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the public reading of Washington's "immortal farewell address.”

Proclamation Recommending Thanksgiving

for Victories.

APRIL 10, 1862. BY THE PRESIDENT OF THE UNITED STATES OF

AMERICA.

A Proclamation. It has pleased Almighty God to vouchsafe signal victories to the land and naval forces engaged in suppressing an internal rebellion, and at the same time to avert from our country the dangers of foreign intervention and invasion :

It is therefore recommended to the people of the United States that, at their next weekly assemblages in their accustomed places of public worship which shall occur after notice of this proclamation shall have been received, they especially acknowledge and render thanks to our Heavenly Father for these inestimable blessings; that they then and there implore spiritual consolation in behalf of all who have been brought into affliction by the casualties and calamities of sedition and civil war; and that they reverently invoke the divine guidance for our national counsels, to the end that they may speedily result in the restoration of peace, harmony, and unity throughout our borders, and hasten the establishment of fraternal relations among all the countries of the earth. In witness, etc.

Abraham Lincoln. By the President:

William H. Seward, Secretary of State.

Proclamation of a National Fast-Day.

MARCH 30, 1863. Whereas, the Senate of the United States, devoutly recognizing the supreme authority and just government of Almighty God in all the affairs of men and of nations, has by a resolution requested the President to designate and set apart a day for national prayer and humiliation:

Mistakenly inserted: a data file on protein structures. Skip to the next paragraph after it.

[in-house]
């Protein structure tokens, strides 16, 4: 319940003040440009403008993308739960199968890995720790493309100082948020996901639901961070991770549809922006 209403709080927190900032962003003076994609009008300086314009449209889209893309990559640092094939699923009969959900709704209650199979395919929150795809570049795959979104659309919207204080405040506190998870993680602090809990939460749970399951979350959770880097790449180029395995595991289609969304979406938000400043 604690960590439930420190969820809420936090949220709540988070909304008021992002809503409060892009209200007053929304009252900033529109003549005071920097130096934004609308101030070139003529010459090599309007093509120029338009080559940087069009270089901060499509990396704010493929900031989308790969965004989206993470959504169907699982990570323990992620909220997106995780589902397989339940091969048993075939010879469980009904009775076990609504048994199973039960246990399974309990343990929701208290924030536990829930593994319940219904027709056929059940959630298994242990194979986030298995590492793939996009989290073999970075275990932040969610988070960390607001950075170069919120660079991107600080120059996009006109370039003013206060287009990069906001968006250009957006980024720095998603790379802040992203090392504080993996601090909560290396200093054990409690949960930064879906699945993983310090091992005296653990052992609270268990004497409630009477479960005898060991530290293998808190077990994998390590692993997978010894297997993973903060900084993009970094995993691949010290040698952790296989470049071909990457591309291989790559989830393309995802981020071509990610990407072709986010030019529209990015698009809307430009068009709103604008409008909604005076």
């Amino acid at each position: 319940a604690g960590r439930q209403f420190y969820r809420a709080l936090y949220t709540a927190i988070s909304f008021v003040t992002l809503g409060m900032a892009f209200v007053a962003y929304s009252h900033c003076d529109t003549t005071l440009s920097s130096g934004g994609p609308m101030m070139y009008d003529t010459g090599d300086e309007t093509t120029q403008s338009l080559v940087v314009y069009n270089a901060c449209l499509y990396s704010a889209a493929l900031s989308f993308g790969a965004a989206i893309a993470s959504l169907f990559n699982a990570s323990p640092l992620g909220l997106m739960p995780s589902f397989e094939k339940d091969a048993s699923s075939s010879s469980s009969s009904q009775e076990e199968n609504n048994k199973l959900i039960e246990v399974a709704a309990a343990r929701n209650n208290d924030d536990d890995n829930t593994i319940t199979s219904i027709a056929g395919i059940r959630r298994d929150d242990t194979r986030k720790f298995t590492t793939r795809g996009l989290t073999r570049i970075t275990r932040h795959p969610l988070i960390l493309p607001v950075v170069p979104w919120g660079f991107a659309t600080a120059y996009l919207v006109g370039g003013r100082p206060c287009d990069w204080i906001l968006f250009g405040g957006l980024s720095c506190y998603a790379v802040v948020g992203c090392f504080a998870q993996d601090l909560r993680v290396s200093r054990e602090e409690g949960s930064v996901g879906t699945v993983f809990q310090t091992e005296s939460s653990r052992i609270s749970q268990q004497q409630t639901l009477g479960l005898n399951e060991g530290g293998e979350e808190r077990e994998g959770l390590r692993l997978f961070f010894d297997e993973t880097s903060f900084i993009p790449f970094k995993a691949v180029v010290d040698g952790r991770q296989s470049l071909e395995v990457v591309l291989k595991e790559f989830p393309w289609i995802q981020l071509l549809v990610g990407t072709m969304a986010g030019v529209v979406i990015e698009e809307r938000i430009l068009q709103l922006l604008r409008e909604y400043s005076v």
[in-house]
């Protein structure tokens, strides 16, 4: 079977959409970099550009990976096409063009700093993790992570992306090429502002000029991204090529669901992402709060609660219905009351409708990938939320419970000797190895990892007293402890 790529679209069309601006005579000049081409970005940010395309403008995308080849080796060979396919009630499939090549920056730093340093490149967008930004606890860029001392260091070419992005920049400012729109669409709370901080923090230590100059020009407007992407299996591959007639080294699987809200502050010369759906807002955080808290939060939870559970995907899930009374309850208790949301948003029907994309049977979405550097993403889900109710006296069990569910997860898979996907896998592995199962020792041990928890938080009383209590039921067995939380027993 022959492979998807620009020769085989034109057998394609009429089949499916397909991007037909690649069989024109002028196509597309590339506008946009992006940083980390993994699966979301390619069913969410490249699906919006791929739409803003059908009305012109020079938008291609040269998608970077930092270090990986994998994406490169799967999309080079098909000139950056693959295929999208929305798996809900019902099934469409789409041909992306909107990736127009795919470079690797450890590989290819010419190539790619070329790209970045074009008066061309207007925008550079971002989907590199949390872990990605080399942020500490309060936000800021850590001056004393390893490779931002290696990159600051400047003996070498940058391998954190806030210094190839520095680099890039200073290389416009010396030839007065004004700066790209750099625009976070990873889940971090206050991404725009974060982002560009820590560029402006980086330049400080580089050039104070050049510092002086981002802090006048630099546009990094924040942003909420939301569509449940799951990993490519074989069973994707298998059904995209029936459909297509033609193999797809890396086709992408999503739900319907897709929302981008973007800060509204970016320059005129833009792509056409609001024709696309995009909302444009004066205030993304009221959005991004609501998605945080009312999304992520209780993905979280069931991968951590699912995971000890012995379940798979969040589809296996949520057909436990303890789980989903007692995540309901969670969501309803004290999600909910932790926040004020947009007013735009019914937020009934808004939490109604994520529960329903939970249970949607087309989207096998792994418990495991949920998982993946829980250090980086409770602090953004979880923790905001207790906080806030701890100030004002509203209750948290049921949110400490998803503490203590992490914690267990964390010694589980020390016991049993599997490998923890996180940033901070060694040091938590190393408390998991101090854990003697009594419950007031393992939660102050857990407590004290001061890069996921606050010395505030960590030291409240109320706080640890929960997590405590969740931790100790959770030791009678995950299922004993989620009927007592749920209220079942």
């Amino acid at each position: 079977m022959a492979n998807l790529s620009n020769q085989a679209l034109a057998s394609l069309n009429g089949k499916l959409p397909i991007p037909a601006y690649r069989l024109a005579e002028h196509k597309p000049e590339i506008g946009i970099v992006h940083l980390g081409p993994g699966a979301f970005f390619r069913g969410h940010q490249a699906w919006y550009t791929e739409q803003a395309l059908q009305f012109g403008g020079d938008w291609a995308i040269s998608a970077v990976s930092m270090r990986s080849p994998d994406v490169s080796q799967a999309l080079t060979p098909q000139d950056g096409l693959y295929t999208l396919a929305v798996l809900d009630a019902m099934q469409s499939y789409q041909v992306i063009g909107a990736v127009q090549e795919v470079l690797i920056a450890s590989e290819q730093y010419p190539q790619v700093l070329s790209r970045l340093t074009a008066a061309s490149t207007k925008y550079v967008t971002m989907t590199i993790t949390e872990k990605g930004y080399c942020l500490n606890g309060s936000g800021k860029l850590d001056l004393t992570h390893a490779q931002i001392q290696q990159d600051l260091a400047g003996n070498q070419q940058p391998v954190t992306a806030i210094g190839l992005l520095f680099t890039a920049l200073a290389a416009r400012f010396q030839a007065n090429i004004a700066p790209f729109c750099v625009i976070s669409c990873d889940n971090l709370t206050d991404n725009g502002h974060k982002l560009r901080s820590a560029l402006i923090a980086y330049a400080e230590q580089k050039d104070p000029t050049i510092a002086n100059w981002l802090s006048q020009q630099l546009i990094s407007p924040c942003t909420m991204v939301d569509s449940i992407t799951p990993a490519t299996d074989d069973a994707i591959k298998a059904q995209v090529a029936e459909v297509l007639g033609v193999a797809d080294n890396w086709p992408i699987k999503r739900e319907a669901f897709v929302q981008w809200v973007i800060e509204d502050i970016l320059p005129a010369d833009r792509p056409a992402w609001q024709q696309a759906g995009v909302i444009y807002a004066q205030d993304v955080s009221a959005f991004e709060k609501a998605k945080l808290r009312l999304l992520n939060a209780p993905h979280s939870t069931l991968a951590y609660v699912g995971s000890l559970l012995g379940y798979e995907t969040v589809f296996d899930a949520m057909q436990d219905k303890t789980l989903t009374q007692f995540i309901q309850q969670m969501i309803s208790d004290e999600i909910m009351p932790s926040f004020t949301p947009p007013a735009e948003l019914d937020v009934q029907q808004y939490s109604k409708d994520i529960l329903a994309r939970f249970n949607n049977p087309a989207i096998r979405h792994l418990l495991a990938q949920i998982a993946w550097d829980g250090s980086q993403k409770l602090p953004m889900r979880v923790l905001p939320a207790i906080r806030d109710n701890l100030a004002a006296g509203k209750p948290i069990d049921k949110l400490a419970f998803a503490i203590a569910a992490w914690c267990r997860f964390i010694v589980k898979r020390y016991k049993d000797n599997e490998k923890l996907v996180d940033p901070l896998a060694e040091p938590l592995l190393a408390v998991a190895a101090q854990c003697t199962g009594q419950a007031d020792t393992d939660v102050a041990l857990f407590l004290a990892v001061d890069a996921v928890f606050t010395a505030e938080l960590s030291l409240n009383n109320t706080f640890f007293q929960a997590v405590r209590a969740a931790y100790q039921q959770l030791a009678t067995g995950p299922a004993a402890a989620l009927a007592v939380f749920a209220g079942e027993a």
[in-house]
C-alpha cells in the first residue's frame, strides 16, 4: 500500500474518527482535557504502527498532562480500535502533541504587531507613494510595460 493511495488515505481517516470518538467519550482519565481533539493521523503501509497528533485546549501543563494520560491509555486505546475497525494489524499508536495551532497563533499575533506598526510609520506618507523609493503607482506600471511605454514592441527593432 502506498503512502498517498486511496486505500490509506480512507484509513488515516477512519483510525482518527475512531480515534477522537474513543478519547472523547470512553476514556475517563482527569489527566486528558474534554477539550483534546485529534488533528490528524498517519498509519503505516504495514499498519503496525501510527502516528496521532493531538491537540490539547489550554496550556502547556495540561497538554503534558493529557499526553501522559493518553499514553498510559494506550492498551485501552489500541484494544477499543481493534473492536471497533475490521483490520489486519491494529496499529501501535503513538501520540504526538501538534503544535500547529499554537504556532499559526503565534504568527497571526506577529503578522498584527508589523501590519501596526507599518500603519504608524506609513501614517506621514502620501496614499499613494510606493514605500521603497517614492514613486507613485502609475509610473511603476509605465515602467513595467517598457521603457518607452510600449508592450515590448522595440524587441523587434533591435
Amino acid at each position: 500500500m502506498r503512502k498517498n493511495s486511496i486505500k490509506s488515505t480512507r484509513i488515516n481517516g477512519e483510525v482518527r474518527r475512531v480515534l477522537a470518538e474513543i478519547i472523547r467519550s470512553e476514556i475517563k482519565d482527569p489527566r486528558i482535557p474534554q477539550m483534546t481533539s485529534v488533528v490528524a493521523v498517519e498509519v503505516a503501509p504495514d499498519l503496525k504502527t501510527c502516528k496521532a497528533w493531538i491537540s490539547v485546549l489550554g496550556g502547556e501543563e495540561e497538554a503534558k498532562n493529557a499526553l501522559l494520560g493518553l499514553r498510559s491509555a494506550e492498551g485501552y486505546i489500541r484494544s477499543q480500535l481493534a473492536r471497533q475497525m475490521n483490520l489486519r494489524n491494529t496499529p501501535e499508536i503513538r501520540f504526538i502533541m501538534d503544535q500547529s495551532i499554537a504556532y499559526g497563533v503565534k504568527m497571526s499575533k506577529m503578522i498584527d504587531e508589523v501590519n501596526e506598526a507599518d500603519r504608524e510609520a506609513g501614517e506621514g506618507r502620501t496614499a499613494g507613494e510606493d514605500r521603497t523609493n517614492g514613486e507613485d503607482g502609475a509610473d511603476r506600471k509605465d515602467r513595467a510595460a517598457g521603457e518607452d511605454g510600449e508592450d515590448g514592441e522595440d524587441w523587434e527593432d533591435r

And whereas, it is the duty of nations as well as of men to own their dependence upon the overruling power of God; to confess their sins and transgressions in humble sorrow, yet with assured hope that genuine repentance will lead to mercy and pardon; and to recognize the sublime truth, announced in the Holy Scriptures and proven by all history, that those nations only are blessed whose God is the Lord:

And insomuch as we know that by his divine law nations, like individuals, are subjected to punishments and chastisements in this world, may we not justly fear that the awful calamity of civil war which now desolates the land may be but a punishment inflicted upon us for our presumptuous sins, to the needful end of our national reformation as a whole people? We have been the recipients of the choicest bounties of Heaven. We have been preserved, these many years, in peace and prosperity. We have grown in numbers, wealth, and power as no other nation has ever grown; but we have forgotten God. We have forgotten the gracious hand which preserved us in peace, and multiplied and enriched and strengthened us; and we have vainly imagined, in the deceitfulness of our hearts, that all these blessings were produced by some superior wisdom and virtue of our own. Intoxicated with unbroken success, we have become too self-sufficient to feel the necessity of redeeming and preserving grace, too proud to pray to the God that made us :

It behooves us, then, to humble ourselves before the offended Power, to confess our national sins, and to pray for clemency and forgiveness: